No Turnovers, No Problems

To call it a rough patch would not do it justice. Cruising along with a 24-0 lead, the Ohio State offense self-destructed to the tune of two turnovers returned for touchdowns and narrowly avoiding a third. Take a look at what happened and what the Buckeyes learned from themselves because of it

Less than two weeks ago, Ohio State head coach Jim Tressel was asked what common thread, if any, existed in the rash of college football upsets around the country.

His answer was succinct: turnovers.

Against Michigan State in week eight, Tressel was almost proved disastrously right. Holding a comfortable 24-0 lead late in the third quarter, the OSU offense proved to be its own worst enemy.

On third and 10, junior quarterback Todd Boeckman dropped back to pass and instead found MSU junior free safety Otis Wiley, who took it 54 yards to the end zone.

Three plays later, Boeckman was hit in the backfield and fumbled the ball into the arms of MSU senior linebacker SirDarean Adams, who bolted 25 yards for a score.

Suddenly, the team's 24-point lead had shrunk to 10 points. And then Chris "Beanie" Wells fumbled deep in his own territory.

"I didn't hear the crowd yelling so I knew something was wrong," junior offensive tackle Alex Boone said. "I turned around and I saw Beanie get hit and the ball came loose and Jimmy (Cordle) said I almost paralyzed him when I hit him, but you don't like to see things like that."

Wells was hit by freshman defensive lineman Antonio Jeremiah, who simply punched the ball out of his arms. It bounced on the ground and two Spartans had chances to get it. First, Wiley tried to pick it up and carry it into the end zone for his second touchdown.

He missed.

"I should have fallen on it," he said. "The outcome of the game could have been different."

He was not alone, however. Senior defensive end Ervin Baldwin also tried to land on the ball, but somehow Wells found his way back to the pile and recovered his own fumble.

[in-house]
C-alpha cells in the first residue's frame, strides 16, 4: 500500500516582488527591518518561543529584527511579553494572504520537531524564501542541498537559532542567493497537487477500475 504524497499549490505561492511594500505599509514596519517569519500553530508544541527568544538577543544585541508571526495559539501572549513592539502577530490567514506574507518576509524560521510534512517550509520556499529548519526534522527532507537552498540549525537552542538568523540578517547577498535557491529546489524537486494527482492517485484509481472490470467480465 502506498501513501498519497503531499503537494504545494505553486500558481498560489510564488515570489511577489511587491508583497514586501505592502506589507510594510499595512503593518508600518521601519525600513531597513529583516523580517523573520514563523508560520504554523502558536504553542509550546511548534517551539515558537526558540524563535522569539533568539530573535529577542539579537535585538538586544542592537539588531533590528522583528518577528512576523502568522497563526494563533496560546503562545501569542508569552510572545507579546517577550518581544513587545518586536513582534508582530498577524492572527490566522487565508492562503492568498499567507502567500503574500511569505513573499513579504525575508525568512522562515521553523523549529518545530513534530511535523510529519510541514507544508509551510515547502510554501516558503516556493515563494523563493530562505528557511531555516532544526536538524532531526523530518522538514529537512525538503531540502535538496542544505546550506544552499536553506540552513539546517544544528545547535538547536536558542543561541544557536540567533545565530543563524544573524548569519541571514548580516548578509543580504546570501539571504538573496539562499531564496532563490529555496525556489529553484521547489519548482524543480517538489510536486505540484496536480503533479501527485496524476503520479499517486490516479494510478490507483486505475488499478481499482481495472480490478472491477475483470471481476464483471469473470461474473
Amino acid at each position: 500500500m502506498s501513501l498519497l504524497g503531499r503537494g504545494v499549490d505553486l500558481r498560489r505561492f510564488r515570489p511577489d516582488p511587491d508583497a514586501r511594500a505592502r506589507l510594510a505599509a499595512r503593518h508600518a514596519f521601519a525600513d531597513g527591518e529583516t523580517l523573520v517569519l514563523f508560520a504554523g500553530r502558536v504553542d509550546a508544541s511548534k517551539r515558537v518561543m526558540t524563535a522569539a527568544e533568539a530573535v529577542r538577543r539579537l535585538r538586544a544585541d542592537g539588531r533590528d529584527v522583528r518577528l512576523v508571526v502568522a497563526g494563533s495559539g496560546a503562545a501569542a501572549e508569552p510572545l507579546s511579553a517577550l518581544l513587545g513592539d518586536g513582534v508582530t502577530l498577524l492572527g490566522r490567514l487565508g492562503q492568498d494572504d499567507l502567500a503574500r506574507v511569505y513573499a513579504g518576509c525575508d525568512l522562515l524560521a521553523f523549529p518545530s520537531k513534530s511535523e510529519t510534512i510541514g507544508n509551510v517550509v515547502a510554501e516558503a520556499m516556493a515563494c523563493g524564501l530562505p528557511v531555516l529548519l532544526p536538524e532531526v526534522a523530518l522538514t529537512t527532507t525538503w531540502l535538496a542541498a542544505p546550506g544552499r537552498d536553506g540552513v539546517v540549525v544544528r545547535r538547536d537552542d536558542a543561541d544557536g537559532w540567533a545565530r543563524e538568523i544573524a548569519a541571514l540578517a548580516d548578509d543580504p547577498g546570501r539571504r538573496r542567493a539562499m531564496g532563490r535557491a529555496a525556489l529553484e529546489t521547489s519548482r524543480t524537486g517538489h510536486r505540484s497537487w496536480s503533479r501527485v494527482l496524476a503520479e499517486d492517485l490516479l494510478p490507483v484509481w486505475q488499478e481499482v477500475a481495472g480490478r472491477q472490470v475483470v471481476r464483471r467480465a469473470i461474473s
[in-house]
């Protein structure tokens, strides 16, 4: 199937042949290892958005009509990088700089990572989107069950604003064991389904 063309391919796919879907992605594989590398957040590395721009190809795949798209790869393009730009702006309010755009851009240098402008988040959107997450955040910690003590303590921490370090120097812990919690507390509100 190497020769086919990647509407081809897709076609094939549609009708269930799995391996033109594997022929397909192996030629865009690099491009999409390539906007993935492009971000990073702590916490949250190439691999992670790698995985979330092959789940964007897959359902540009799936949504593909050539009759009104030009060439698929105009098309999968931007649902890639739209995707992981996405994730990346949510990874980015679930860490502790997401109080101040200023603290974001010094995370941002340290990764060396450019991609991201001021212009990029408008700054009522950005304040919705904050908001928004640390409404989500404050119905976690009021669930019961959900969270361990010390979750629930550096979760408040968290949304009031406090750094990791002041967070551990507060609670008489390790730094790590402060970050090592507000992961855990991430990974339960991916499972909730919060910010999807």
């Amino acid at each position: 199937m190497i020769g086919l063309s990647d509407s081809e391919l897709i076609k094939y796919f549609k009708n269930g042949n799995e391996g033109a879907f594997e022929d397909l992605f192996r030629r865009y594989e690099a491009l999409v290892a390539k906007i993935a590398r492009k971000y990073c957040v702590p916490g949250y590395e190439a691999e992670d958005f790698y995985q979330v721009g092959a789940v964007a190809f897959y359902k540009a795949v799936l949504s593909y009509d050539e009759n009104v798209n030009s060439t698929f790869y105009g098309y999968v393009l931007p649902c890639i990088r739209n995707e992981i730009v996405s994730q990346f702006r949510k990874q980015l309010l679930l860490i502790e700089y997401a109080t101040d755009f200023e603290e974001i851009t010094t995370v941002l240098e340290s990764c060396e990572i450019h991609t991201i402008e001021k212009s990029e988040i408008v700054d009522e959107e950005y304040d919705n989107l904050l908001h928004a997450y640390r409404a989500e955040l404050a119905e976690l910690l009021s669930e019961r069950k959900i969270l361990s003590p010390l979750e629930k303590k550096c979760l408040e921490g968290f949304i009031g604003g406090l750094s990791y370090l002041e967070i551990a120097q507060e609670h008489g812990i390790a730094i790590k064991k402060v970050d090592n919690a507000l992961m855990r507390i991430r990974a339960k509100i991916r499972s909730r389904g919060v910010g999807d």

The Buckeyes had survived the worst charge by the Spartans, and it largely came about due to their own doing.

"(If they recover that), we're in OT," Boone said. "Here comes OT, I think. We can't do that. We've got to play smarter than that."

On Boeckman's interception, the Spartans did what they had been doing for most of the afternoon: they blitzed. This time, the Buckeyes did not handle the pressure and Boeckman had to hurry his throw.

Intended for sophomore wide receiver Brian Hartline, Boeckman said the interception was the result of a miscommunication.

"I thought he was going to curl right there but he didn't," he said. "He went inside. That is a call where if that happens he is going to go inside like that. Put that on me right there."

On the fumble, Boeckman was hit as he dropped back to throw what was going to be a screen pass.

"The guys didn't really get a hand on the guys and I took my third step – usually I take five quick ones – and they got to me already," he said. "They should have at least put a little nick on them so I could have a little bit of time and separation to get the ball off."

The situation was a learning experience for the offense, Boeckman said. At the time, his words to his teammates were simple.

"I just told them, ‘Stay poised, stay calm and be smart about it. Don't turn the ball over and hand it to the official just like Coach Tressel always says.' "

However, Boeckman needed a little calming of himself. Sophomore tight end Jake Ballard said he was upset on the sidelines, as were several of his teammates.

"Things aren't going to go our way sometimes and they didn't twice," Ballard said. "It's just unfortunate they were returned for touchdowns. We got frustrated, but we knew just to stay calm and just keep doing what we were doing the whole game before that point."

Boone said he wanted to start yelling at people but decided against it.

As it stands, the Spartans finished with 17 points – 14 scored by their defense. The rash of turnovers (and near-turnovers) left a sour taste in the mouths of the members of the OSU offense. For the game, the Buckeyes outgained the Spartans by a wide margin: 422 to 185. Wells himself finished with 221 yards, 36 more than the entire MSU team.

For those three possessions, Boone said the Buckeyes began playing a different brand of football.

"They were just blitzing a lot and we kind of got confused and started playing some nervous football, which we should never do, ever," he said. Obviously you can't do that as a good football team. Next time we have to go out and just keep going. We kind of relaxed when we were up and that's obviously nature but we can't do that anymore."

Lesson learned, and the Buckeyes are one step closer to a perfect season.

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